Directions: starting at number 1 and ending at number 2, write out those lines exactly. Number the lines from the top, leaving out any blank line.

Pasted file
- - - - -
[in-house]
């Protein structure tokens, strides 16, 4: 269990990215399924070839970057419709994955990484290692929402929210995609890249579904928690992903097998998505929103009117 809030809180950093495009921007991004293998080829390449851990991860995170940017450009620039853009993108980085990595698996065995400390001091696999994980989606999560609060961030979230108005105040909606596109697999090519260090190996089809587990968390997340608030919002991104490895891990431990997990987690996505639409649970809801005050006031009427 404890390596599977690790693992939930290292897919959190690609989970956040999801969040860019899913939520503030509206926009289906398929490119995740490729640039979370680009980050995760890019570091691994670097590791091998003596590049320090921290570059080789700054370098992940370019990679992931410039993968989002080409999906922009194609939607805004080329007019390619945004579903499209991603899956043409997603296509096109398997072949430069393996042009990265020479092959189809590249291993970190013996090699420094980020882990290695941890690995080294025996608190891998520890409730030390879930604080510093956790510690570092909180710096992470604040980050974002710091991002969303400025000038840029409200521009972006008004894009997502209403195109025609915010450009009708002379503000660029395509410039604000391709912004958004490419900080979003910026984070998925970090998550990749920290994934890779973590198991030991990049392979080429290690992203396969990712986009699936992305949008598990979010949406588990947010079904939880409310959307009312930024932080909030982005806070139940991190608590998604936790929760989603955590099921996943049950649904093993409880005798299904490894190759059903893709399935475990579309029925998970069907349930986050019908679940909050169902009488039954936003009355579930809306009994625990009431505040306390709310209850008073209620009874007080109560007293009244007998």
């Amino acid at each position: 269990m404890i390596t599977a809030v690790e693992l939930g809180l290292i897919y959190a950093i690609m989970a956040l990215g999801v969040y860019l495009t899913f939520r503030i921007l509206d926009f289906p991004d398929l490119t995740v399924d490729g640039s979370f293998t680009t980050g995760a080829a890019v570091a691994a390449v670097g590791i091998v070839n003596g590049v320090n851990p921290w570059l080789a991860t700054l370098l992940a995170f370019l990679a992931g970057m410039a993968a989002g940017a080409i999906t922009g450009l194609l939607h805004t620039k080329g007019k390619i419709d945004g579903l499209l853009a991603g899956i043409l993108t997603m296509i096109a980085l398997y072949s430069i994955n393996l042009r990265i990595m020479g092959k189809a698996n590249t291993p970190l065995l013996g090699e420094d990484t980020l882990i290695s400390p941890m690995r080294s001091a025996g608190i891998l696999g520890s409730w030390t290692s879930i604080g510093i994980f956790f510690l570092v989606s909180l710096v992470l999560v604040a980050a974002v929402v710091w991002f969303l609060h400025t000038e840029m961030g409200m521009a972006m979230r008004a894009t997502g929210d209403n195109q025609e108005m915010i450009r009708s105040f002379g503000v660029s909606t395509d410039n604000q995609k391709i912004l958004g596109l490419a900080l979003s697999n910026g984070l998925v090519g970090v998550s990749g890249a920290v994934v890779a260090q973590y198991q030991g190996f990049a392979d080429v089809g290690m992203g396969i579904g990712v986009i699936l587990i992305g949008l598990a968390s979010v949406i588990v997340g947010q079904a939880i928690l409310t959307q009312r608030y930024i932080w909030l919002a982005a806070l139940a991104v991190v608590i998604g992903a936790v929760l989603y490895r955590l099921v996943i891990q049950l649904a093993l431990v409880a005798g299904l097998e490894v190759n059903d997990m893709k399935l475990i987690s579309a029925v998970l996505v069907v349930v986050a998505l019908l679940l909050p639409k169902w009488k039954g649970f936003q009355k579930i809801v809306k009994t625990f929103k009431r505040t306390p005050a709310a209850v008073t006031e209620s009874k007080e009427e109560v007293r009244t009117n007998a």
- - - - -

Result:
[in-house]
């Protein structure tokens, strides 16, 4: 269990990215399924070839970057419709994955990484290692929402929210995609890249579904928690992903097998998505929103009117 809030809180950093495009921007991004293998080829390449851990991860995170940017450009620039853009993108980085990595698996065995400390001091696999994980989606999560609060961030979230108005105040909606596109697999090519260090190996089809587990968390997340608030919002991104490895891990431990997990987690996505639409649970809801005050006031009427 404890390596599977690790693992939930290292897919959190690609989970956040999801969040860019899913939520503030509206926009289906398929490119995740490729640039979370680009980050995760890019570091691994670097590791091998003596590049320090921290570059080789700054370098992940370019990679992931410039993968989002080409999906922009194609939607805004080329007019390619945004579903499209991603899956043409997603296509096109398997072949430069393996042009990265020479092959189809590249291993970190013996090699420094980020882990290695941890690995080294025996608190891998520890409730030390879930604080510093956790510690570092909180710096992470604040980050974002710091991002969303400025000038840029409200521009972006008004894009997502209403195109025609915010450009009708002379503000660029395509410039604000391709912004958004490419900080979003910026984070998925970090998550990749920290994934890779973590198991030991990049392979080429290690992203396969990712986009699936992305949008598990979010949406588990947010079904939880409310959307009312930024932080909030982005806070139940991190608590998604936790929760989603955590099921996943049950649904093993409880005798299904490894190759059903893709399935475990579309029925998970069907349930986050019908679940909050169902009488039954936003009355579930809306009994625990009431505040306390709310209850008073209620009874007080109560007293009244007998």